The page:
United Airline’s incoming CEO Scott Kirby said major layoffs are looming if air travel doesn’t pick up as the coronavirus pandemic triggered a sharp drop in air travel, and the airline is busy borrowing enough money to survive until passengers return in large numbers.
Kirby is United’s president and will succeed the retiring Munoz as CEO later this month.
On Saturday the airline sent its pilots an email announcing a bid for work slots effective June 30 that involves the “displacement” of 4,457 positions.
The move makes United the first US airline to disclose its staff reduction plans in response to the COVID-19 pandemic and its staggering impact on travel.
The airline had a $1.7 billion loss for the first quarter of 2020 and warned the next quarter could be worse.
The airline is shrinking its flight schedule by 90 per cent in May and probably a similar amount in June.
Current United CEO Oscar Munoz said deep schedule cuts and aggressive borrowing to boost liquidity would help the company bounce back when demand returns. He did not offer a prediction for when that might happen.
“Throughout the COVID-19 crisis we have maintained our focus – first on the safety of our customers and our people and second on swiftly taking action to keep United operating. We have been at the forefront of warning how deep of an impact we expect this crisis could have and how long we expect it could last. We’ve also led the industry in taking decisive steps to mitigate the operational and financial impacts of COVID-19 — making deep schedule reductions, drastically reducing spending and aggressively raising liquidity,” said Munoz. “While we are still in the midst of this crisis, we will not hesitate to make difficult decisions we believe will ensure the long term success of our company. When demand returns, we believe we’ll be positioned to bounce back strongly and quickly because of our early and aggressive efforts to fight the worst financial crisis in aviation history.”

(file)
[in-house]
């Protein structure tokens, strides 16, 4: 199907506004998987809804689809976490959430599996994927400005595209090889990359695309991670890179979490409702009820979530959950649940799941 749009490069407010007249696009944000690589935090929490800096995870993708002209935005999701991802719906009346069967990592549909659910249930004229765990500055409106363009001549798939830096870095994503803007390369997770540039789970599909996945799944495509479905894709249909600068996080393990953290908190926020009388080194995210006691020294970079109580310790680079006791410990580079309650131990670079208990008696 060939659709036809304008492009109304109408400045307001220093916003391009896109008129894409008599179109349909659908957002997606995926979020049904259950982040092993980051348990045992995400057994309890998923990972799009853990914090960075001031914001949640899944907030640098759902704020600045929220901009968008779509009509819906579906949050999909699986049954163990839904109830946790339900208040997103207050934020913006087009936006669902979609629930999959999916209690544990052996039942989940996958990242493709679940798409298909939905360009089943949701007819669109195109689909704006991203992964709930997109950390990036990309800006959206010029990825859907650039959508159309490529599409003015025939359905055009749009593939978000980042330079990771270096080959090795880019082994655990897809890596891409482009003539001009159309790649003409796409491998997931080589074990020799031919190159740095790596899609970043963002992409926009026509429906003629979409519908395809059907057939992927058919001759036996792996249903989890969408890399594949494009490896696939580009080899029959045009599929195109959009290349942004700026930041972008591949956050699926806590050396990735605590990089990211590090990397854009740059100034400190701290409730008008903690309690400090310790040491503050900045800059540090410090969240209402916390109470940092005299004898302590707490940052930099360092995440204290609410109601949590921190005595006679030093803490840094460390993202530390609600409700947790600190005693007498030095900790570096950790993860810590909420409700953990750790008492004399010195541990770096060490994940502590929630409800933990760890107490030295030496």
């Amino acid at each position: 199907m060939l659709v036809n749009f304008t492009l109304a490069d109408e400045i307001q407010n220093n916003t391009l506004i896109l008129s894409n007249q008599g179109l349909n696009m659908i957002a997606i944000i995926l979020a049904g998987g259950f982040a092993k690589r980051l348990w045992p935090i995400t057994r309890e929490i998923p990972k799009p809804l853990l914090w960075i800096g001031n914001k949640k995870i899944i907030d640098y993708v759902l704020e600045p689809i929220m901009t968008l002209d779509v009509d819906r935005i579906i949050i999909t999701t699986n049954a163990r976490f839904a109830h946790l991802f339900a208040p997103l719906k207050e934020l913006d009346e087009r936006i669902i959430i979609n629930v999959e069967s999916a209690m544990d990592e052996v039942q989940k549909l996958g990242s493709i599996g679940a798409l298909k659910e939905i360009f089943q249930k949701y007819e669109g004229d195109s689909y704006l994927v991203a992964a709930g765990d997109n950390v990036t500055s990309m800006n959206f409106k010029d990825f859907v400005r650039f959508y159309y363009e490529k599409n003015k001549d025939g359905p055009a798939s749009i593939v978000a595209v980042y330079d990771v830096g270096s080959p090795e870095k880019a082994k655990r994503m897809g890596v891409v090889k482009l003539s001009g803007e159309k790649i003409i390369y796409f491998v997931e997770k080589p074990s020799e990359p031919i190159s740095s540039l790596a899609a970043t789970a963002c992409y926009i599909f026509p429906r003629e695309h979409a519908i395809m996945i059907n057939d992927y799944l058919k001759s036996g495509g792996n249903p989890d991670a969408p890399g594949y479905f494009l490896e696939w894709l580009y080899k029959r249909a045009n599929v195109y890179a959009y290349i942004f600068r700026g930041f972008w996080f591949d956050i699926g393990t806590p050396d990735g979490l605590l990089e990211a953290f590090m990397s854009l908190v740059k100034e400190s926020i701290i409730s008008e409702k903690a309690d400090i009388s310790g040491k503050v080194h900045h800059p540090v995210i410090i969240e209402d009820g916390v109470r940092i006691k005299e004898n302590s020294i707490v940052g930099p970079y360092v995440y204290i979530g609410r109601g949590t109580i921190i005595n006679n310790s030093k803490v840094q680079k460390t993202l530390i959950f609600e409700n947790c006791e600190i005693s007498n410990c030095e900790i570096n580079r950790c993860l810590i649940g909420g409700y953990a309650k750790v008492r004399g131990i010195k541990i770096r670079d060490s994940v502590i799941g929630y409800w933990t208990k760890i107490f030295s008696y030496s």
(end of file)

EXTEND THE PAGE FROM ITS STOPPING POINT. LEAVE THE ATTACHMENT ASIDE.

United got $5 billion in federal aid through the CARES act to help cover payroll costs through September.
The airline said it had $9.6 billion in liquidity on April 30.
United is leaning toward applying for loans from the Treasury Department although executives say they might not actually draw down the money if they can get better terms on the private markets.
The borrowing produces cash but does nothing to sell seats on planes.
Despite the company’s financial losses, United is not allowed to lay off workers until October because of the CARES act which has payroll protection terms.
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